Whatever your answers to this only partially tongue-in-cheek questionnaire, suffice it to say that after two weeks in Honduras, I am completely drained and yearning for some amber waves of grain. We accomplished our intended work here on this trip and I have learned much to better future trips. In fact, we are already setting plans to return late February, 2012, but today was our last full day here and I have turned my face towards Atlanta. I am leaving behind dozens of new and dear friends here in Honduras but this Georgia boy needs some peaches and boiled peanuts – you know what I’m sayin’? Okay, maybe you don’t but I think a little longing is good for the soul.

I wish I had the words,energy and stamina to write all that has transpired here right now. I still have so many stories and families to share and those posts will be going up as next week goes along. For now, I am accepting that I am fatigued, going to sleep and catching a plane tomorrow. Here are some fun pictures. See you Stateside!

Joaquin, Digna, Mary, Claudia, Vaughn, Miguel and Hunt (l to r)

our buddy, Ozmani and his mother, Kenia, in Linares

the girls of Linares playing in the churchyard

Vaughn, Adali, Ozmani and Hunt (l to r) another day at the office

Post-Apocalyptic L.A. in the Clouds

Tegucigalpa, Honduras – population 3million+. It is not a safe town if you do not have somewhere to be. Political and gang graffiti color many buildings and I am only just beginning to learn what it means. I don’t know hectic traffic and neither do you if you have not been outside the States. Sure, Atlanta can be tough sometimes, but in Teguc, road signs and centerlines are merely suggestions, to be disregarded as gap allows. Our doors are locked, our windows up. Once we enter the Hotel Honduras Maya, we do not leave again until we are ready to leave town. This is just a one night layover because the sun would meet the mountains before we arrived in Gualaco and we cannot let that happen. Not here.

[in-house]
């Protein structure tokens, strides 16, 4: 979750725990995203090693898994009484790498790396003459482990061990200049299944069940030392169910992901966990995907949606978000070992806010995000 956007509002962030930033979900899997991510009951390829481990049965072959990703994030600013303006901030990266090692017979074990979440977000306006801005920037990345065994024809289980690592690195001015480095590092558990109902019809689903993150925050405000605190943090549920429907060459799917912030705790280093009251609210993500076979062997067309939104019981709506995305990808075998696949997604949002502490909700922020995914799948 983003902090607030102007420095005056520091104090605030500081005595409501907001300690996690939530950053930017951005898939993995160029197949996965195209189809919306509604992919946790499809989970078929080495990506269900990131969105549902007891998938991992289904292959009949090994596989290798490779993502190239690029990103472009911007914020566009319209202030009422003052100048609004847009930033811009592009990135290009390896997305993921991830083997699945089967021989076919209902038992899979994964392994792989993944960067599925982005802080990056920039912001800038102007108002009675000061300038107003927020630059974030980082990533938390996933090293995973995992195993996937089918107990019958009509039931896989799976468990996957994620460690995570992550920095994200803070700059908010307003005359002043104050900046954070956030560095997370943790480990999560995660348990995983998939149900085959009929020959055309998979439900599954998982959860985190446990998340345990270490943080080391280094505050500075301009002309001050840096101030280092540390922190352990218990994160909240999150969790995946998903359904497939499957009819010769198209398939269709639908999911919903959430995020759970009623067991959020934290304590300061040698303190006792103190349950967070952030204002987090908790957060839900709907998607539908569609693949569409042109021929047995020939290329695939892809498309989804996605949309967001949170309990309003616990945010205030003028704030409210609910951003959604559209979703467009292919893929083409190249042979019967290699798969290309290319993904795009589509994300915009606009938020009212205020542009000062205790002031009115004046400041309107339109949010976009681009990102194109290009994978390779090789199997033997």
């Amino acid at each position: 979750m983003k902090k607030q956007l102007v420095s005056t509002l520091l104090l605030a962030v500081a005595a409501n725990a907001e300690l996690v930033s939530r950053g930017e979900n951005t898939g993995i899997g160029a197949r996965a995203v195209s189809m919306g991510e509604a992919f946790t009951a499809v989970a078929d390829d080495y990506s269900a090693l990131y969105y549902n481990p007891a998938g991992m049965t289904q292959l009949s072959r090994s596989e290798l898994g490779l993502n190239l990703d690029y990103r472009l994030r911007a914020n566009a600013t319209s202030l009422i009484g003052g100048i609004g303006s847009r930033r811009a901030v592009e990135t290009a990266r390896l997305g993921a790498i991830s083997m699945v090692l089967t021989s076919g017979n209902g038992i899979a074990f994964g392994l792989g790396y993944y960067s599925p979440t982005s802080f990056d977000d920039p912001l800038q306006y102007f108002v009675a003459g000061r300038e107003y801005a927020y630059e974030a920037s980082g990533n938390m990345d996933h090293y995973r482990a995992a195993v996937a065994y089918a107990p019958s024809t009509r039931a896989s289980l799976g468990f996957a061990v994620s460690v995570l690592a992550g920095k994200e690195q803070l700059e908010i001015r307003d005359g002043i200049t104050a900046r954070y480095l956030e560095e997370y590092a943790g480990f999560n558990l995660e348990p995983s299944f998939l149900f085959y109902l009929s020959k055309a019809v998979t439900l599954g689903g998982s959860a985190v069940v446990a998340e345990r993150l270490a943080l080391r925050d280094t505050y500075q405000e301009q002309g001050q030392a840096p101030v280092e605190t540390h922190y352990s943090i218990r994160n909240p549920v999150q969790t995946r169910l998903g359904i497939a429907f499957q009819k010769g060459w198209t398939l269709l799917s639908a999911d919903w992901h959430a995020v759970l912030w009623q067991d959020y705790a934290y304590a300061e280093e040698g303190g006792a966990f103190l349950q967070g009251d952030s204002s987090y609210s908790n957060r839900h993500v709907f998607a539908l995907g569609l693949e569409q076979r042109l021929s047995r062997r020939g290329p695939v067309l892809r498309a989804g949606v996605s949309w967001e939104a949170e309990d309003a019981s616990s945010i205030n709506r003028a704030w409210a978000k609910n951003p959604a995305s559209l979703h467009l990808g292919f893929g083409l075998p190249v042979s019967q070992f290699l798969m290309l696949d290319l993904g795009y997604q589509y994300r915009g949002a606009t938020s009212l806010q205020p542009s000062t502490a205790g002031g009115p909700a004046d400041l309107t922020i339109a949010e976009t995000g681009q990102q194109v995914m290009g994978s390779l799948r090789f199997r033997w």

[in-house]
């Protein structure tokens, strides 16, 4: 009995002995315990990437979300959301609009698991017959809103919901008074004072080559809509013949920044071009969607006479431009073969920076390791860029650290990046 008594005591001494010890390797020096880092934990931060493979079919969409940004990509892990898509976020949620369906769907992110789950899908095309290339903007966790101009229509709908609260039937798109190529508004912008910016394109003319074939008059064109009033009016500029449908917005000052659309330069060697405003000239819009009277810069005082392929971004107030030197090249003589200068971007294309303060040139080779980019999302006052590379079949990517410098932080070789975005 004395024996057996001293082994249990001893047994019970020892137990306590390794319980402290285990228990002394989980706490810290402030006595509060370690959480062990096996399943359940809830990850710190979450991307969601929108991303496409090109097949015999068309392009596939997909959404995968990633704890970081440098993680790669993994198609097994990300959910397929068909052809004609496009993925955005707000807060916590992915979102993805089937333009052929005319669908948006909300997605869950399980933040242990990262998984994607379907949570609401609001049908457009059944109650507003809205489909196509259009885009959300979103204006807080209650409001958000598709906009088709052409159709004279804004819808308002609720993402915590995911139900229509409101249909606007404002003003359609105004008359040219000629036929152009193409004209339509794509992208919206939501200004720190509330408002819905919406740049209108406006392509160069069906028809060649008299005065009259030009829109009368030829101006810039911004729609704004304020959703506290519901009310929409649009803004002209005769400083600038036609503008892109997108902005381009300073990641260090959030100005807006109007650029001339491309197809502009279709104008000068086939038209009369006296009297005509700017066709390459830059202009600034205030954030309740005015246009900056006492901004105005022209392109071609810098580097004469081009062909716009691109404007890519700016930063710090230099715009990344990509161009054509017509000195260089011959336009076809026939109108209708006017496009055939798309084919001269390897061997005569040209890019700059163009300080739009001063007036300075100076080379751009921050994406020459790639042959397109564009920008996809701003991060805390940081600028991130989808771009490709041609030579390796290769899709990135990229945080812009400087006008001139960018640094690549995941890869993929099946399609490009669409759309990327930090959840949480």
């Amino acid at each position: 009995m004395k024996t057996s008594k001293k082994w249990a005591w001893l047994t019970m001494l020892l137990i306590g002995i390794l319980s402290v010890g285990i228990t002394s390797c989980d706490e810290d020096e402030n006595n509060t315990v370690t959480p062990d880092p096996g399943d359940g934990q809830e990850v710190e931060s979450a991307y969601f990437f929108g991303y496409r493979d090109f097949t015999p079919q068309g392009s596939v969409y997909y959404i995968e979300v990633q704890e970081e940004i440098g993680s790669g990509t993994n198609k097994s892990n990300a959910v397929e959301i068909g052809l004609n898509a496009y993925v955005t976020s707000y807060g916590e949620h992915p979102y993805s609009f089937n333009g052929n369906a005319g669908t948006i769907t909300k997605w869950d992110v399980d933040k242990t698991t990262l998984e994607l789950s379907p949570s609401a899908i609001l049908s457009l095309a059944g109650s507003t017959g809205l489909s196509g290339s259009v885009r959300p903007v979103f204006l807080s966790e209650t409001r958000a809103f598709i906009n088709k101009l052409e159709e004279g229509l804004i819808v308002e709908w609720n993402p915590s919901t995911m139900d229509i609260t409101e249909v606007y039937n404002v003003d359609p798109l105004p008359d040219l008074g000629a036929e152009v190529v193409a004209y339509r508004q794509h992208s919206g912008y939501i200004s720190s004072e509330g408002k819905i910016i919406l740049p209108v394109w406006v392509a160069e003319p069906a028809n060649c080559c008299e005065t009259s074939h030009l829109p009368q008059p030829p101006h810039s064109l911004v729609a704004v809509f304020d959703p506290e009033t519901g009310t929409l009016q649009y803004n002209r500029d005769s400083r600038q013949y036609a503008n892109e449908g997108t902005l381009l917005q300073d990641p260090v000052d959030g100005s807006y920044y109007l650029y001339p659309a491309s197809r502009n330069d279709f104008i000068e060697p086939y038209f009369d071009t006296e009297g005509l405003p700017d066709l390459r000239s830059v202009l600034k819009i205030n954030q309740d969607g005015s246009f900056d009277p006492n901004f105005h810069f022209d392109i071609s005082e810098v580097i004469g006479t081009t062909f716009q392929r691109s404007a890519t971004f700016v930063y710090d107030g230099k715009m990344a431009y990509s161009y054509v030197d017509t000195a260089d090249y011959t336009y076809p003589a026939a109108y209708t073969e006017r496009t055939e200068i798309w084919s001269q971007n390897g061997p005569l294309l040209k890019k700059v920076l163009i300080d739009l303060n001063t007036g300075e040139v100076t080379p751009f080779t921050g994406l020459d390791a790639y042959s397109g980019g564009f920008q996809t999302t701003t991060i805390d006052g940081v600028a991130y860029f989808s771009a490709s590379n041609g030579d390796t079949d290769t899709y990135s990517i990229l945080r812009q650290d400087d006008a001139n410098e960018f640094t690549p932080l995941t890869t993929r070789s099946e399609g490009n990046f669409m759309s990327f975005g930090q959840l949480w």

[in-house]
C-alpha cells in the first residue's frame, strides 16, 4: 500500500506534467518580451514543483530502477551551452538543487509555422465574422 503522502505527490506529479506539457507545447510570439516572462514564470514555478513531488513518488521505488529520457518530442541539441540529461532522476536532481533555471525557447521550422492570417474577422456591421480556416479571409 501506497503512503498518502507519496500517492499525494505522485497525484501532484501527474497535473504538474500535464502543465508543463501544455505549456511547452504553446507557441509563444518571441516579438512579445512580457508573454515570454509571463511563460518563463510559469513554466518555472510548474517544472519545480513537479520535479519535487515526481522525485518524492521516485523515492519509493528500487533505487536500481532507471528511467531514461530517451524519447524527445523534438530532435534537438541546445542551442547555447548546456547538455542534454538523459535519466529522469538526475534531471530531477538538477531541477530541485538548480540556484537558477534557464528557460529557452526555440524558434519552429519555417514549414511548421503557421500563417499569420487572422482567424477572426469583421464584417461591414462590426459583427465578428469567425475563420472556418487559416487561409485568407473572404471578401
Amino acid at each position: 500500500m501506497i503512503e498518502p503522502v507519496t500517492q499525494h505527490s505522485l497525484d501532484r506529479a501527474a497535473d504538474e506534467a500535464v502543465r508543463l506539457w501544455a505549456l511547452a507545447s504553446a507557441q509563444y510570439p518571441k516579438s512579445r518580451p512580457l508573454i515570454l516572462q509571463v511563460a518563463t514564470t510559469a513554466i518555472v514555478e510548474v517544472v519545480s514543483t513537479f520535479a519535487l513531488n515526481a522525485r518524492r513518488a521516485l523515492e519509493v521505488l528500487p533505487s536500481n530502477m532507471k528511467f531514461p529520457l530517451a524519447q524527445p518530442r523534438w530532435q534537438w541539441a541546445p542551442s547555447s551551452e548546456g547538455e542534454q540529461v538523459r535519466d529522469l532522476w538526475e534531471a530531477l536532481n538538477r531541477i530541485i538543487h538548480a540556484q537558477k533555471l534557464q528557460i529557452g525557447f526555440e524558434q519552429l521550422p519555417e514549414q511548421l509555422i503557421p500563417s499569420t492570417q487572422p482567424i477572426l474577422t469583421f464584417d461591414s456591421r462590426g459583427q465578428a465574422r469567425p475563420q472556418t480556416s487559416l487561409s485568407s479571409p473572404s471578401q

statue of Jesus the Christ above the city of Tegucigalpa

The hotel was palatial but oddly empty. A room at a place like this in Atlanta would cost $300 to $400 a night but here in Teguc, if you are on the right list you get it for $70. From the courtyard ringed with high walls and razor wire, it was cognitively dissonant to be faced with multiple pools and hot tubs and large patios set with heavy tables and chairs while gunfire echoed from the city. Sitting in the courtyard, this hotel could be in Beirut, Abu Dhabi, anywhere.

coffee tray at the Hotel Maya in Tegucigalpa

All this said, I know for certain that if we were to meet the people that inhabit this place, we would find the same hard-working and honest folks that we have come to know as Hondurans. Perhaps next time.

view of a neighborhood in Tegucigalpa

‘Hardcore’ is Relative

A little over a month ago scouring the internet for Honduras information, a stumbled across a website for a microfinance organization in La Union, Lempira. I read their site, then their blog, then stalked them across cyberspace until I found a stateside staff member on Facebook and finally crowbarred an email from him. I emailed one of the people working in Honduras and… two weeks passed. Finally I got an email back and we played phone tag for a while, etc, etc.